In this report, we leverage our own data and focus on the voluntary prepayment activity of our floating-rate K-Deals® over a 12-month period ending in December 2021. We look at prepayment speeds, lockout periods, seasoning and find that prepayments are generally highest when prepayment premiums are lowest and among the more seasoned loans.

Freddie Mac Multifamily introduced the KF series of floating-rate K-Deals to our securitization platform in October 2012. This offering provides borrowers with the ability to obtain financing indexed to lower, short-term rates along with more prepayment flexibility. Through December 2021, Freddie Mac has funded and securitized 5,479 floating-rate loans totaling over $138 billion of original unpaid principal balance.

Unlike our standard, fixed-rate K-Deal where loans have a lockout period followed by defeasance, our floating-rate program provides borrowers with more flexible prepayment options. The majority of borrowers opt for a lockout period followed by a 1% prepayment premium on the outstanding balance of the loan. Other options include step-down prepayment premiums where each year the prepayment premium decreases (typically starting at 3% for the first year, 2% the second year and 1% starting in the third year through maturity).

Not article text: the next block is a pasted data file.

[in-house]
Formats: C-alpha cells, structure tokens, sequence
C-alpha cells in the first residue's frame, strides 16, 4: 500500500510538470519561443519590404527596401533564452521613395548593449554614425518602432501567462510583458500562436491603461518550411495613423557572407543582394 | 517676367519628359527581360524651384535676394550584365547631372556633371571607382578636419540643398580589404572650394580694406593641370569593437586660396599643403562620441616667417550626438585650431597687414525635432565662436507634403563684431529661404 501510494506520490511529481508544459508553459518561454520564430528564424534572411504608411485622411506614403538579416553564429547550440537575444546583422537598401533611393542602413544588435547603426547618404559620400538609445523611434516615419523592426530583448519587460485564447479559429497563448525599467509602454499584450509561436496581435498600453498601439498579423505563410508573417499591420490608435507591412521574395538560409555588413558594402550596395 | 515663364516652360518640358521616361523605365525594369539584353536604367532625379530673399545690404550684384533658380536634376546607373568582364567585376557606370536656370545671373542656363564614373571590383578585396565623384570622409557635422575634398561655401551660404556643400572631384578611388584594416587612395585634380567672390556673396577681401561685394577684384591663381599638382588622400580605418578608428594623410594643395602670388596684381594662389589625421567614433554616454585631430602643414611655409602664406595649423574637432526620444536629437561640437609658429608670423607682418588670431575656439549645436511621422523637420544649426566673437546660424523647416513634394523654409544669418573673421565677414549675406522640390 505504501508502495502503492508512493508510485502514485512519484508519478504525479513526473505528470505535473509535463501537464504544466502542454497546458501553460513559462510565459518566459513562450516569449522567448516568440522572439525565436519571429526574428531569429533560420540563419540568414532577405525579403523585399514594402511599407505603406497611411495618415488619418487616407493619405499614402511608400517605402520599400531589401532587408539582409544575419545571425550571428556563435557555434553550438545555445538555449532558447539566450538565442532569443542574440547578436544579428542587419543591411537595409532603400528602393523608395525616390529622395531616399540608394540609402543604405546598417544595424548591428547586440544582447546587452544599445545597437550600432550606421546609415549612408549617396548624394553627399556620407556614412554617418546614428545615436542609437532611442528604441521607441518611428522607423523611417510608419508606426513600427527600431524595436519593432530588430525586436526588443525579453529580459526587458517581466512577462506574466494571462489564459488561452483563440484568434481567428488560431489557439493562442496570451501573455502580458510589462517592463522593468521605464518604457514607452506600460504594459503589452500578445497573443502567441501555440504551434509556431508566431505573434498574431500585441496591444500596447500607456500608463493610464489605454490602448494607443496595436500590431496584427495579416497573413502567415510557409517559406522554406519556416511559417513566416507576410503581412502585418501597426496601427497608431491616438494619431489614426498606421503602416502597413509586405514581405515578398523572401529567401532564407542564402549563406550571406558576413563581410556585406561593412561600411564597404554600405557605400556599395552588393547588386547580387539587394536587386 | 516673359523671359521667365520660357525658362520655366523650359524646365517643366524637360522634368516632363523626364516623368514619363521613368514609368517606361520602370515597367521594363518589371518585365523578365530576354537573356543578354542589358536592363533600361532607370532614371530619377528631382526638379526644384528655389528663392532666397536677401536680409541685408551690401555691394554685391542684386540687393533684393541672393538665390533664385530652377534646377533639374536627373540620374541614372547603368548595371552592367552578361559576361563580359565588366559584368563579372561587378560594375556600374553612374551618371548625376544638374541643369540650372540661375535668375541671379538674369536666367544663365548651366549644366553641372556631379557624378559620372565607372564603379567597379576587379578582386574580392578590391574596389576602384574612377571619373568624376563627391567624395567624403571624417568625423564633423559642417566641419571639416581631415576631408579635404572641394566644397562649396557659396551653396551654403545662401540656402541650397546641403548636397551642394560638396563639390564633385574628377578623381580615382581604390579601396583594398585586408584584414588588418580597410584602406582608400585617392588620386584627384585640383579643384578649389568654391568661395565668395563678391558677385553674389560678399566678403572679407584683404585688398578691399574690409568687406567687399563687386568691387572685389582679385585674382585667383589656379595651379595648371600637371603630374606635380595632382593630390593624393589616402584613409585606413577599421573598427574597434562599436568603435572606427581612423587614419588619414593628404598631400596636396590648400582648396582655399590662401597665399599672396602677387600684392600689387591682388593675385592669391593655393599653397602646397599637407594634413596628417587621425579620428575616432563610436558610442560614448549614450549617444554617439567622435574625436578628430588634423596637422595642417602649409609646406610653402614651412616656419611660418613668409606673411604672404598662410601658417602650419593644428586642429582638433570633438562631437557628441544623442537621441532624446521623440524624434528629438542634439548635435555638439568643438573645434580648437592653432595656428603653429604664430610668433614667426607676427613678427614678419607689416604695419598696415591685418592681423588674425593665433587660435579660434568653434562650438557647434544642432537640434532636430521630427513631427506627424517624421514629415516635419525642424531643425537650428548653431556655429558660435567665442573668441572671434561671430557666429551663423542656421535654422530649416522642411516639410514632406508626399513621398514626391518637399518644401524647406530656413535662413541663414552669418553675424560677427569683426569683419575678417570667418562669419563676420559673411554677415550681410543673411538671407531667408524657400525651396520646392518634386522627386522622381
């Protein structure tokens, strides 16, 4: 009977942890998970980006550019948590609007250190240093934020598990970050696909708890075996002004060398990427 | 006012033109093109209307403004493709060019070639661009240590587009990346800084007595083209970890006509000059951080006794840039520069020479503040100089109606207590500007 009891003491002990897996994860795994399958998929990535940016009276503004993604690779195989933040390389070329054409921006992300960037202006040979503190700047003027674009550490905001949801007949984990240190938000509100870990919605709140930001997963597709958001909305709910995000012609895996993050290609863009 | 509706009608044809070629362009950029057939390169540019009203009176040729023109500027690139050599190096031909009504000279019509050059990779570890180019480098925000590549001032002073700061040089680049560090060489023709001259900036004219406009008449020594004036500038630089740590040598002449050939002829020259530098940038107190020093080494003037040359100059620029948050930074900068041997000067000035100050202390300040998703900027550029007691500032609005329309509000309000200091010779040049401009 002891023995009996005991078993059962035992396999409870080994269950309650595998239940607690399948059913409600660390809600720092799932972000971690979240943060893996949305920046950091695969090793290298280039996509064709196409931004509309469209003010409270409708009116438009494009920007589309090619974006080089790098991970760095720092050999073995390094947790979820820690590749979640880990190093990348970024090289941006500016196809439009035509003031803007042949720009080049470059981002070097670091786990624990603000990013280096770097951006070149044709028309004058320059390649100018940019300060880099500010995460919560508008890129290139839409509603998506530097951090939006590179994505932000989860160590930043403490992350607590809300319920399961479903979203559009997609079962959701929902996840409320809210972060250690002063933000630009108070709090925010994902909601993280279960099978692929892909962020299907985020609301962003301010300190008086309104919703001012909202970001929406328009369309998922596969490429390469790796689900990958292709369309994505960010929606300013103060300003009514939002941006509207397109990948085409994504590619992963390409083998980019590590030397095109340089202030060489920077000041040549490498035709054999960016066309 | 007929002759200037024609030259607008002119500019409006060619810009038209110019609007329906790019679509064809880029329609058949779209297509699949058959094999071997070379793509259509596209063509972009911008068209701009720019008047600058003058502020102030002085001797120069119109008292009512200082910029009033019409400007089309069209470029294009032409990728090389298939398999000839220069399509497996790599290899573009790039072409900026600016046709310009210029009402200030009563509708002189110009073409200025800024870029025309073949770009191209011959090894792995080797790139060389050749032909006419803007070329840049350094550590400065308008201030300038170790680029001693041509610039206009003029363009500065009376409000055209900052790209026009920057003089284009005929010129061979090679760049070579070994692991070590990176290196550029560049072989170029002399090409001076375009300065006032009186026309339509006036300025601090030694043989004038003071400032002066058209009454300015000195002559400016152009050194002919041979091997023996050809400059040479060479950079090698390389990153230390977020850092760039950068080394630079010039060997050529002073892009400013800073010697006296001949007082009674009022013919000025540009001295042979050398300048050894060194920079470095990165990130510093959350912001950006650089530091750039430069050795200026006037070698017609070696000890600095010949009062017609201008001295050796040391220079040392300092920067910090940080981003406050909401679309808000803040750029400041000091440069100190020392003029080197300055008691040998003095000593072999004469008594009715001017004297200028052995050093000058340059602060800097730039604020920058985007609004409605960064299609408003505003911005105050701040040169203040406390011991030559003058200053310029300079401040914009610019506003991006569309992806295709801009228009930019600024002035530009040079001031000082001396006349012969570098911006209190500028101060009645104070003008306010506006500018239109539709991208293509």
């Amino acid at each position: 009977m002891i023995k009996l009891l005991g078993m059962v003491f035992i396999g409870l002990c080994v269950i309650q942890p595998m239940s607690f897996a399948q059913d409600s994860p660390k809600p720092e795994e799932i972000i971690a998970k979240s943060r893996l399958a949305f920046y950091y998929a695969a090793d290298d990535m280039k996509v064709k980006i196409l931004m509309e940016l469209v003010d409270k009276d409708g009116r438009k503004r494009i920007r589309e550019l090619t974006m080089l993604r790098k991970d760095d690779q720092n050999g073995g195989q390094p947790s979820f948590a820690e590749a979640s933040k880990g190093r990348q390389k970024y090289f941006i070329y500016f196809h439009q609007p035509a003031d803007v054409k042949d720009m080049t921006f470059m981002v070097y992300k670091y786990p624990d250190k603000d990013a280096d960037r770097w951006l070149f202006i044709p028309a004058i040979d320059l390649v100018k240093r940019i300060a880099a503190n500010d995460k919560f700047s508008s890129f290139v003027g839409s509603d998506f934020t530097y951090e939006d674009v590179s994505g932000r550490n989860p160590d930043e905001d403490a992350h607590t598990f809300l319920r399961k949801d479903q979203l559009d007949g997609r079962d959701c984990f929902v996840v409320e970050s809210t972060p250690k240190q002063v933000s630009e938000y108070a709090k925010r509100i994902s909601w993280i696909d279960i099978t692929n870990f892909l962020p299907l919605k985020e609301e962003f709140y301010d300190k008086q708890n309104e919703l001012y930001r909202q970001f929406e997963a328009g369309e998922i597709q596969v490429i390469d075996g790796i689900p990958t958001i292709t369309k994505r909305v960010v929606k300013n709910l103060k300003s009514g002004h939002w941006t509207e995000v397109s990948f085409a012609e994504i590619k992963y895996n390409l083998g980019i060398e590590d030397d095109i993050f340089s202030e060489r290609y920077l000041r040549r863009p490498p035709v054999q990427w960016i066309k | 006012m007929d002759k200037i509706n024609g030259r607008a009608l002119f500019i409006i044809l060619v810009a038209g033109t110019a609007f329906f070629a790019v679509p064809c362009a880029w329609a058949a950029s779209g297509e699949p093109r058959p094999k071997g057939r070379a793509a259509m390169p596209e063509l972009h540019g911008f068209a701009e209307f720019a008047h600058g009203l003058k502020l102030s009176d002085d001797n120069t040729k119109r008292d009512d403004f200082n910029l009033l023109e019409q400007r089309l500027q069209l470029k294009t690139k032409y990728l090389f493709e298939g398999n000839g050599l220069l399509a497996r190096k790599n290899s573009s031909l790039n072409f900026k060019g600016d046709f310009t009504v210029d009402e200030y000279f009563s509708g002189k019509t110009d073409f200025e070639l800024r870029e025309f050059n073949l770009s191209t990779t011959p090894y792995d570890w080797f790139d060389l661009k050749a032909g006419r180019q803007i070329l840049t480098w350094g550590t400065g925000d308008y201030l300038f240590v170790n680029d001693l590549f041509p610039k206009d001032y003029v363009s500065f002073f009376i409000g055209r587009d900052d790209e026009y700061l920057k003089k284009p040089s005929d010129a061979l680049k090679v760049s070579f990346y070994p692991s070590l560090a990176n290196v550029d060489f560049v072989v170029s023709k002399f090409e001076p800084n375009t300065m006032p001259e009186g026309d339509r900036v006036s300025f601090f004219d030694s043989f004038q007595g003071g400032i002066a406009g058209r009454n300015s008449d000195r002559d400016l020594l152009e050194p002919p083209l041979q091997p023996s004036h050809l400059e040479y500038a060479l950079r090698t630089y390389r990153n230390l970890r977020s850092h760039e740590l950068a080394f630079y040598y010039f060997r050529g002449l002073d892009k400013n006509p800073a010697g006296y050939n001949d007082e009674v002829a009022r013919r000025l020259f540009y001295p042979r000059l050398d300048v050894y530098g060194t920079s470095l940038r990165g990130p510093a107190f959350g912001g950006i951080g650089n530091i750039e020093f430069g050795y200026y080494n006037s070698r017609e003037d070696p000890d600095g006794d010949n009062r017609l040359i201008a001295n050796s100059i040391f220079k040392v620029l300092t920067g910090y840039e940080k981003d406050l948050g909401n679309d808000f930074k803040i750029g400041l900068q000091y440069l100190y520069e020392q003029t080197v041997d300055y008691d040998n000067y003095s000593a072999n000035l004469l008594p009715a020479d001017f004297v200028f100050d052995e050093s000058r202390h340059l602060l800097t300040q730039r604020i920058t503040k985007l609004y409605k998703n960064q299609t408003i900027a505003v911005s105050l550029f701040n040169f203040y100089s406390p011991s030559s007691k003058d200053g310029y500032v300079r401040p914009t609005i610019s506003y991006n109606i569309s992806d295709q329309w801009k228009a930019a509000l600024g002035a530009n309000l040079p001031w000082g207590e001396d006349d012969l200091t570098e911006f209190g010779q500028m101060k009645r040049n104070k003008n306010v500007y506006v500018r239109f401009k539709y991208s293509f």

Nearly all our floating-rate loans are either 7- or 10-year terms, making up 99% of floating-rate business. Borrowers are now favoring 10-year loan terms, representing 58% (by UPB) of floating-rate business, while 41% are 7-year. Over the past year, 10-year loans have gained favorability compared with 7-year loans. In the July 2021 iteration of this report, the breakout of 7- versus 10-year loans was essentially equal at 50% 7-year loans and 49% 10-year loans. Only 1% of these loans have a 5-year term, which is at the same level as July of 2021.

Read the full report.